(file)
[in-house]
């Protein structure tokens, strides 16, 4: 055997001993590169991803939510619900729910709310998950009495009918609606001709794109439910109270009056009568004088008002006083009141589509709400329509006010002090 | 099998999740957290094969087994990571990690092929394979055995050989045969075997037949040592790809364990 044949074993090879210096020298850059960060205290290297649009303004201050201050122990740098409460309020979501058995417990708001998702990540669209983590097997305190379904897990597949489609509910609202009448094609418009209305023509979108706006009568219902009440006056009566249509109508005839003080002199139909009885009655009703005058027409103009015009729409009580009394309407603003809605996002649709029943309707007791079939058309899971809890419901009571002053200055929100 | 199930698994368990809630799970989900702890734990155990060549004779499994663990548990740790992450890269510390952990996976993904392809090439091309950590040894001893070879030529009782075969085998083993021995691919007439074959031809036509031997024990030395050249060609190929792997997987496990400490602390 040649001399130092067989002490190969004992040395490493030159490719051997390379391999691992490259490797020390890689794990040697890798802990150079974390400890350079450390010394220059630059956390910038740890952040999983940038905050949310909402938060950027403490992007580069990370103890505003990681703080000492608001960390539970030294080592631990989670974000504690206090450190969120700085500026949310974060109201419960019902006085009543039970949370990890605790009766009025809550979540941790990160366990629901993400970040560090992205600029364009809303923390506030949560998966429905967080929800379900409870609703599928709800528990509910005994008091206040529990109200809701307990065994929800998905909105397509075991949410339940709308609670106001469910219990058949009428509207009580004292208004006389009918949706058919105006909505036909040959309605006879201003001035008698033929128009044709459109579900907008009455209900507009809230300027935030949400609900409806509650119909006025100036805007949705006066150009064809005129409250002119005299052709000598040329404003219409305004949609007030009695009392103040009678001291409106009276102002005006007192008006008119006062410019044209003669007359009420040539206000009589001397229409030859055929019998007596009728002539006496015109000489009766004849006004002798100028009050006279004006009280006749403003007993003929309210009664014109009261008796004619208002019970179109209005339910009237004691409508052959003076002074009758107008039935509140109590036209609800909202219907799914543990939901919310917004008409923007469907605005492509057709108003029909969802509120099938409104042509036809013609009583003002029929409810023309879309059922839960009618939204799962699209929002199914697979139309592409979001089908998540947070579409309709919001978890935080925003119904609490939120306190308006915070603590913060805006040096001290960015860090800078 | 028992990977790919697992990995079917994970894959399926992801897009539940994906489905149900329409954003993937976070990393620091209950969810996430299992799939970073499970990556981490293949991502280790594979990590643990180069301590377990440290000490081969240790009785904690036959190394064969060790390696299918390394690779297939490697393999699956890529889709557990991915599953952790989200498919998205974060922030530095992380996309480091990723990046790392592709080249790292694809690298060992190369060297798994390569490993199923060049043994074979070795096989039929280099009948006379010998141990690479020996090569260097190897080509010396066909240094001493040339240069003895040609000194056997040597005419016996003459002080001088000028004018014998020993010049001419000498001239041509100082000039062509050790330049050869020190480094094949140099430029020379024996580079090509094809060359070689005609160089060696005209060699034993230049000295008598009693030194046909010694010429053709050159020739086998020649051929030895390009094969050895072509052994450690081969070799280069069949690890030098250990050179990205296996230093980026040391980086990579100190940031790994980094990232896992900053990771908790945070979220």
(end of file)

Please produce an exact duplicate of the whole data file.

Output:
[in-house]
């Protein structure tokens, strides 16, 4: 055997001993590169991803939510619900729910709310998950009495009918609606001709794109439910109270009056009568004088008002006083009141589509709400329509006010002090 | 099998999740957290094969087994990571990690092929394979055995050989045969075997037949040592790809364990 044949074993090879210096020298850059960060205290290297649009303004201050201050122990740098409460309020979501058995417990708001998702990540669209983590097997305190379904897990597949489609509910609202009448094609418009209305023509979108706006009568219902009440006056009566249509109508005839003080002199139909009885009655009703005058027409103009015009729409009580009394309407603003809605996002649709029943309707007791079939058309899971809890419901009571002053200055929100 | 199930698994368990809630799970989900702890734990155990060549004779499994663990548990740790992450890269510390952990996976993904392809090439091309950590040894001893070879030529009782075969085998083993021995691919007439074959031809036509031997024990030395050249060609190929792997997987496990400490602390 040649001399130092067989002490190969004992040395490493030159490719051997390379391999691992490259490797020390890689794990040697890798802990150079974390400890350079450390010394220059630059956390910038740890952040999983940038905050949310909402938060950027403490992007580069990370103890505003990681703080000492608001960390539970030294080592631990989670974000504690206090450190969120700085500026949310974060109201419960019902006085009543039970949370990890605790009766009025809550979540941790990160366990629901993400970040560090992205600029364009809303923390506030949560998966429905967080929800379900409870609703599928709800528990509910005994008091206040529990109200809701307990065994929800998905909105397509075991949410339940709308609670106001469910219990058949009428509207009580004292208004006389009918949706058919105006909505036909040959309605006879201003001035008698033929128009044709459109579900907008009455209900507009809230300027935030949400609900409806509650119909006025100036805007949705006066150009064809005129409250002119005299052709000598040329404003219409305004949609007030009695009392103040009678001291409106009276102002005006007192008006008119006062410019044209003669007359009420040539206000009589001397229409030859055929019998007596009728002539006496015109000489009766004849006004002798100028009050006279004006009280006749403003007993003929309210009664014109009261008796004619208002019970179109209005339910009237004691409508052959003076002074009758107008039935509140109590036209609800909202219907799914543990939901919310917004008409923007469907605005492509057709108003029909969802509120099938409104042509036809013609009583003002029929409810023309879309059922839960009618939204799962699209929002199914697979139309592409979001089908998540947070579409309709919001978890935080925003119904609490939120306190308006915070603590913060805006040096001290960015860090800078 | 028992990977790919697992990995079917994970894959399926992801897009539940994906489905149900329409954003993937976070990393620091209950969810996430299992799939970073499970990556981490293949991502280790594979990590643990180069301590377990440290000490081969240790009785904690036959190394064969060790390696299918390394690779297939490697393999699956890529889709557990991915599953952790989200498919998205974060922030530095992380996309480091990723990046790392592709080249790292694809690298060992190369060297798994390569490993199923060049043994074979070795096989039929280099009948006379010998141990690479020996090569260097190897080509010396066909240094001493040339240069003895040609000194056997040597005419016996003459002080001088000028004018014998020993010049001419000498001239041509100082000039062509050790330049050869020190480094094949140099430029020379024996580079090509094809060359070689005609160089060696005209060699034993230049000295008598009693030194046909010694010429053709050159020739086998020649051929030895390009094969050895072509052994450690081969070799280069069949690890030098250990050179990205296996230093980026040391980086990579100190940031790994980094990232896992900053990771908790945070979220």